The result: Well, both of them have a sample-size that renders their performance almost completely irrelevant.  Lucy mashed, whereas Flowers showed nothing but the ability to take a walk.  If the performances were switched, maybe we have something here.  The hot prospect would be confirming everything the organization would want to happen, and the career minor-leaguer would be proving to be just as irrelevant as those types usually are.

Instead, Flowers took three more steps back in Triple-A in 2010, posting huge strikeout numbers and continuing to display the diminished level of power he's had since moving to Charlotte.  Flowers blamed coach-induced swing changes, while scouts suggested the long swat that Tyler prefers diminishes his pro prospects.  Either way, when the star-in-waiting hits .220 in Triple-A, no one is thrilled.

Lucy's job was merely to fill out a roster spot until Castro came back, and his plate appearance totals reflect that.  In going ballistic and hitting 4 extra-base hits in 15 at-bats he created a controversy among bloggers who despised Castro, but clearly didn't sway anyone who mattered, and was dumped back into the minor leagues once the opportunity presented itself.  Ramon Castro transforming into Blastro upon his return made Lucy all but forgotten by year's end.  The fact that he was preposterously terrible in Triple-A for the rest of the season (.594 OPS) didn't help.

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Lucy was awesome at Stanford, why couldn't he duplica--alright, nevermind, I'll stop trying.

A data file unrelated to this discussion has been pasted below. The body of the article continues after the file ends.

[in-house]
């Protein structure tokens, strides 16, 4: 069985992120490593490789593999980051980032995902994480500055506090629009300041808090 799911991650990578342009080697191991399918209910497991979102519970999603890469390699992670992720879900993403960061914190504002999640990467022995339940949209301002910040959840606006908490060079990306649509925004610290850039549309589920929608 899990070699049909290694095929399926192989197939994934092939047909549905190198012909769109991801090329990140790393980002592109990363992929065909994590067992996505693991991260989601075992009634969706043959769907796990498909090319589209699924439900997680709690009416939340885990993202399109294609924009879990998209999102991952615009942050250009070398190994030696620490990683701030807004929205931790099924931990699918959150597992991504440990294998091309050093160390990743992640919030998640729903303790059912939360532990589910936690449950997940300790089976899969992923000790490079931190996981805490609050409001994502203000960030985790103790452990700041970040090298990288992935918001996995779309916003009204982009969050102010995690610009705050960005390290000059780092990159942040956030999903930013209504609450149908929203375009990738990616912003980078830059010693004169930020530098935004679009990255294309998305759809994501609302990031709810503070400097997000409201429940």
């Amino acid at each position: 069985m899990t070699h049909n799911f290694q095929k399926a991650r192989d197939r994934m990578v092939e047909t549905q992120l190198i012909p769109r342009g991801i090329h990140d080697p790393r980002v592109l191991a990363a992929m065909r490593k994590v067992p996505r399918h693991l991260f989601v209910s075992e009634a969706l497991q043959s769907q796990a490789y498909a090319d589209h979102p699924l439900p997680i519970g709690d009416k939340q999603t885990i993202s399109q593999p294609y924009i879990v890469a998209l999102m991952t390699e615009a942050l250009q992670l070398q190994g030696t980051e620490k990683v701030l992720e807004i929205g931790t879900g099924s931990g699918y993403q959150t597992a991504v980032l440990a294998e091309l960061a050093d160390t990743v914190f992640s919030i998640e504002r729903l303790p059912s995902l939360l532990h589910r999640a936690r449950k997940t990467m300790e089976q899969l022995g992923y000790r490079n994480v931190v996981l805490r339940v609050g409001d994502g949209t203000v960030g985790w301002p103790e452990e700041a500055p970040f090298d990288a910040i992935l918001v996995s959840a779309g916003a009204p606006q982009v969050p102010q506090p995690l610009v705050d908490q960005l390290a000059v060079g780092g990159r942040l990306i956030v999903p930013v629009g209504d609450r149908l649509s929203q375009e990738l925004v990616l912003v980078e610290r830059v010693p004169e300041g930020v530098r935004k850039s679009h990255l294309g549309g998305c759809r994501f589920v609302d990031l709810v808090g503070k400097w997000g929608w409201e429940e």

Love them or leave them?: With Pierzynski in tow for 2 more years, and Lucy turning 29 next August, that dream scenario where A.J. walks away, Ramon retires to open a BBQ spot, Flowers' development stalls, and by some miracle Donny Lucy is thrust into the starting catcher's spot doesn't seem like it's going to happen.  For shame.  Until then, Donny seems perfectly suited for the role of 'Injury Replacement Waiting in Triple-A'.  He's cheap, is at least capable of production if not believed to be reliable, and apparently won't cause a stir in the catching rotation, even if he posts a 1.178 OPS in extremely limited time.  Blame his low-status on extremely awful minor league numbers.

Flowers on the other hand, just had his ETA pushed back a fair amount.  With Pierzynski and Castro under contract, it's unlikely that Tyler contributes anything beyond more September call-up time in 2011.  Castro is almost certainly gone after 2011, meaning there's room for him to become starter, being a 26-year old backup, or serving in a right-lefty platoon with a very old Pierzynski in 2012.

It's all immaterial unless Flowers actually shows he can dominate in Triple-A.  He's getting a little old to be the next big thing, and Kenny is certainly the type of general manager to flip a under-performing prospect while he still has some value (hello Joe Borchard).  In a way, Flowers fits in pretty well with the rest of the team's roster; his time is quickly running out.